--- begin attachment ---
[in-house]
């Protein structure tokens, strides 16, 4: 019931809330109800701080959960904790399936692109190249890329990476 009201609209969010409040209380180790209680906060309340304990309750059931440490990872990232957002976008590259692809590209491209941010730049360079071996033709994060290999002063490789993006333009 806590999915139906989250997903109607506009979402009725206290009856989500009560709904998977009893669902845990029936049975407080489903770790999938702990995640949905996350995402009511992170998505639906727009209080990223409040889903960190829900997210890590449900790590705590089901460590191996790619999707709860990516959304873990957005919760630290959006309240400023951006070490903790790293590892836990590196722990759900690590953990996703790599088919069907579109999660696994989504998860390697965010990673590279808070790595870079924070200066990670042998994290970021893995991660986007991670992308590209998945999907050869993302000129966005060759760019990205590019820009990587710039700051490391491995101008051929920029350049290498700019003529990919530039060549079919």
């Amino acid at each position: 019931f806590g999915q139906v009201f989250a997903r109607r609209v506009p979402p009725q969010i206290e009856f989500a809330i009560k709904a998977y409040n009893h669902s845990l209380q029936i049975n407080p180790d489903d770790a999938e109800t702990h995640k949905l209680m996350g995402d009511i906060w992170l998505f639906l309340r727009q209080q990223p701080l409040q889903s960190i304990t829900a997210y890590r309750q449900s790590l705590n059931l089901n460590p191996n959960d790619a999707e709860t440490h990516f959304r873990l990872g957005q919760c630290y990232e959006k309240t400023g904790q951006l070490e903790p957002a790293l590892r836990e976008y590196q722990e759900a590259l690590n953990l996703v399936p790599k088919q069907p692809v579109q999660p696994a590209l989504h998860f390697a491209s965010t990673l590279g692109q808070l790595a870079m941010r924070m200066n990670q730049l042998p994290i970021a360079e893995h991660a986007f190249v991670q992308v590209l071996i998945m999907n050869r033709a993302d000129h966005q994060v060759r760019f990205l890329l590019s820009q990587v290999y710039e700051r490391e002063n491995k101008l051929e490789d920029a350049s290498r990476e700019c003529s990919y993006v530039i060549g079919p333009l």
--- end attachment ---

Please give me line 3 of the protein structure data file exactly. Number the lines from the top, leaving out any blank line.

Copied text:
């Amino acid at each position: 019931f806590g999915q139906v009201f989250a997903r109607r609209v506009p979402p009725q969010i206290e009856f989500a809330i009560k709904a998977y409040n009893h669902s845990l209380q029936i049975n407080p180790d489903d770790a999938e109800t702990h995640k949905l209680m996350g995402d009511i906060w992170l998505f639906l309340r727009q209080q990223p701080l409040q889903s960190i304990t829900a997210y890590r309750q449900s790590l705590n059931l089901n460590p191996n959960d790619a999707e709860t440490h990516f959304r873990l990872g957005q919760c630290y990232e959006k309240t400023g904790q951006l070490e903790p957002a790293l590892r836990e976008y590196q722990e759900a590259l690590n953990l996703v399936p790599k088919q069907p692809v579109q999660p696994a590209l989504h998860f390697a491209s965010t990673l590279g692109q808070l790595a870079m941010r924070m200066n990670q730049l042998p994290i970021a360079e893995h991660a986007f190249v991670q992308v590209l071996i998945m999907n050869r033709a993302d000129h966005q994060v060759r760019f990205l890329l590019s820009q990587v290999y710039e700051r490391e002063n491995k101008l051929e490789d920029a350049s290498r990476e700019c003529s990919y993006v530039i060549g079919p333009l």